Setting up your sketching area is just one way to properly prepare, whether that means setting out the array of pencils you plan to use beforehand or getting the lighting just right.

Preparation in regards to your dog is also imperative, and can make a major difference in your sketching experience, too.

For instance, taking the time to walk and play with your pup beforehand will allow them to be a bit worn out, thus ensuring they’ll be more likely to stay still while you’re drawing — not to mention eliminating the need for any impromptu bathroom breaks. 

Setting the stage to minimize distractions

A puppy is sleeping in a dog food bowlPhoto by sergio souza from Pexels

In addition to preparation, setting the stage can also have a profound outcome on your sketching experience. If your dog is easily excited by movement, for example, then sketching in a place where they won’t be able to get distracted by the window is a great idea, and can be done by setting them up on a couch that is facing away from any windows.

On the other hand, taking other steps to control the environment can also be done, such as turning off the TV and opting for calming music, picking a room that doesn’t have a lot of traffic from other people in the house, and so forth.

If your dog has a certain naptime, using this to your advantage can be a great way to ensure a pleasant experience for both of you, and setting the stage with their favorite blanket or other comfort items can only help.

A Person's hand is holding a pencil while looking at the photograph of a puppy.A photo may help when sketching your dog.

Last Words

Drawing your dog may sound daunting — especially when it comes to keeping Fido’s attention for any period of time — though there are things that you can do to make it easier.

From setting the stage, finding the best way to keep your pup still, and preparing on your own by keeping a sketchbook, you can ensure that the experience will be optimal for both you and your dog while allowing you to achieve the best results possible.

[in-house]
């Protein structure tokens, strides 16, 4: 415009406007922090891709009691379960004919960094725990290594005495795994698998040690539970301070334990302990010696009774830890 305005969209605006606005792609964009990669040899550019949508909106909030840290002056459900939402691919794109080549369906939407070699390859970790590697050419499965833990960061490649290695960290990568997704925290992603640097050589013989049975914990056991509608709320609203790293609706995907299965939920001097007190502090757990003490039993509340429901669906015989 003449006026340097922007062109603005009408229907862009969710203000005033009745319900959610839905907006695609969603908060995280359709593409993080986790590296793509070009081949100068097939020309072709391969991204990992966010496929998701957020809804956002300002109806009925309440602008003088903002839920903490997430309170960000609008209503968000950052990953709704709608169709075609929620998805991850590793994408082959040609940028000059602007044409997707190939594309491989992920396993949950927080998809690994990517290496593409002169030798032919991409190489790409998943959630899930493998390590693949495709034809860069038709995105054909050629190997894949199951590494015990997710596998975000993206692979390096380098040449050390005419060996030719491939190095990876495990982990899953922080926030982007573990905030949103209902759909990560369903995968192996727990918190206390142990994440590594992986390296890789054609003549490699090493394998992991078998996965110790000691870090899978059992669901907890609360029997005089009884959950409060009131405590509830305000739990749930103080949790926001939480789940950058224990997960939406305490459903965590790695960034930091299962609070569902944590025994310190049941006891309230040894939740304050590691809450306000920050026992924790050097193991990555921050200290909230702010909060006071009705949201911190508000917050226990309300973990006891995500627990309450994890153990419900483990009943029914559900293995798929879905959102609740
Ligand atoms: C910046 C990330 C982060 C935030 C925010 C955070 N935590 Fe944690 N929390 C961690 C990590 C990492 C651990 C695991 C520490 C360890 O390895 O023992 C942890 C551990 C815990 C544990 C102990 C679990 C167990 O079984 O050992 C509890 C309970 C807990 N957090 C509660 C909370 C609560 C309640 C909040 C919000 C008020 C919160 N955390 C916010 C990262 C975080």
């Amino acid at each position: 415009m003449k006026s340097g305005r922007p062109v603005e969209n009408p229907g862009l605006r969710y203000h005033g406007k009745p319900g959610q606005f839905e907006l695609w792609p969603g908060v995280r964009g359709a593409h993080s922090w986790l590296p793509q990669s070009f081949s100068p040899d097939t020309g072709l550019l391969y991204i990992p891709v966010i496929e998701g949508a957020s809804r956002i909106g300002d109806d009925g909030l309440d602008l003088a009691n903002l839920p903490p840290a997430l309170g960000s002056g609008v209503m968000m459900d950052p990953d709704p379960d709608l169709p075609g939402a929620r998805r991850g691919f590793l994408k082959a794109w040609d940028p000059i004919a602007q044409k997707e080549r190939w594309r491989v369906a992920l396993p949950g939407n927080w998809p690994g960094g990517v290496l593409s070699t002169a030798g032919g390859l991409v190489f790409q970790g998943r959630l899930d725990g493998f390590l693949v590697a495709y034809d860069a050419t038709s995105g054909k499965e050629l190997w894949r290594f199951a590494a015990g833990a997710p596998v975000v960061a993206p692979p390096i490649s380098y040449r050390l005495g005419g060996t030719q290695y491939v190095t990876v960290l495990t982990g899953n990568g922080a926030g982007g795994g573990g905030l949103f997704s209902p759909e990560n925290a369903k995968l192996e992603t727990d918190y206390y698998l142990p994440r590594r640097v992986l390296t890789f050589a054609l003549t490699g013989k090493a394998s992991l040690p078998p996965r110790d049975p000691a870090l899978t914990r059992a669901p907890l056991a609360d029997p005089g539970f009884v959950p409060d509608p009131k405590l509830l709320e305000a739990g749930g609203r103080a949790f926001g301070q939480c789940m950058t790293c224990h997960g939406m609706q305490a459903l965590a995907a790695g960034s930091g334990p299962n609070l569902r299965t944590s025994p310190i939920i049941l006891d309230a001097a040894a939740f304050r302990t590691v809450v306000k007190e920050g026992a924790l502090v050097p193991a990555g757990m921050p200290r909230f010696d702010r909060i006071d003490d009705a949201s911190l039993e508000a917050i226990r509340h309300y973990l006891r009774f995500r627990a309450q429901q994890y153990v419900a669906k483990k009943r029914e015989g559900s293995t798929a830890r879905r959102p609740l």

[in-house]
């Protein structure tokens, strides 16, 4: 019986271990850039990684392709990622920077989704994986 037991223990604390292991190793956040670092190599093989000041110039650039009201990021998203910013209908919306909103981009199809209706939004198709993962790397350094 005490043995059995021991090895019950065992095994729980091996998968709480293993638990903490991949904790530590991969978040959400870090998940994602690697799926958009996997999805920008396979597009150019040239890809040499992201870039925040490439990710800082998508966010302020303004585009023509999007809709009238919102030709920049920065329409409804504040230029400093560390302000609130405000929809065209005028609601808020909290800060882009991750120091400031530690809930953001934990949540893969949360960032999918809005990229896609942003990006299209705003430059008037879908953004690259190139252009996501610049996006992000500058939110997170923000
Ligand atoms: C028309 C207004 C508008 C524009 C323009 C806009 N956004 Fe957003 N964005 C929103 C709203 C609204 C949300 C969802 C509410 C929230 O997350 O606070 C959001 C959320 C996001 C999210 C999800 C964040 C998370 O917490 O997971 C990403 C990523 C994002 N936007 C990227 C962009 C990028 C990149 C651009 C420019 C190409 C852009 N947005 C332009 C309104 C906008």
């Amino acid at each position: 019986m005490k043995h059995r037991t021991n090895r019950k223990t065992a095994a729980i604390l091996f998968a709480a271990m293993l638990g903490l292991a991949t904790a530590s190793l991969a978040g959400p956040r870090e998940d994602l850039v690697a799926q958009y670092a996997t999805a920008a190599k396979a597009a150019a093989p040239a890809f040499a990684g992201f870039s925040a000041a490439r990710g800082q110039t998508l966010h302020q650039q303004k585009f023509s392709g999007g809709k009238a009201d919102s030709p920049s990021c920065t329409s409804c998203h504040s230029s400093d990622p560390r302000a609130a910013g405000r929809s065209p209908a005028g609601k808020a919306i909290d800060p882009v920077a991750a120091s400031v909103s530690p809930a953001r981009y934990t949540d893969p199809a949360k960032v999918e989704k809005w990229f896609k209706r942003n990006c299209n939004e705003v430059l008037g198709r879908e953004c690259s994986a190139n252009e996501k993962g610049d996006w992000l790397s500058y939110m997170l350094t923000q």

Sketching Your Dog:  Pin for Future Reference

Making Your Dog the Focus of Your Next Sketch, Pin Image

Author Bio

Karol King is an animal lover who has dedicated her life to helping dogs to find a safe and happy home. She now works as a freelance writer, which is her passion, and has the freedom to spend more time at home with her wonderful family.

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About Janice (author and voice behind this site)

Having lived with dogs and cats most of her life, Janice served as a veterinary technician for ten years in Maryland and twelve years as a Shih Tzu dog breeder in Ohio.

Her education includes undergraduate degrees in Psychology with a minor in biology, Early Childhood Education, and Nursing, and a master's in Mental Health Counseling.

She is a lifelong learner, a dog lover, and passionate about the welfare of animals. Her favorite breed for over 50 years has been the Shih Tzu, but she has also lived with Poodles, Maltese, Yorkshire Terriers, Beagles, English Bulldogs, Carin Terriers, and a Cocker Spaniel.

When not writing, reading, and researching dog-related topics, she likes to spend time with her eight Shih Tzu dogs, husband, and family, as well as knitting and crocheting. She is also the voice behind Miracle Shih Tzu and Smart-Knit-Crocheting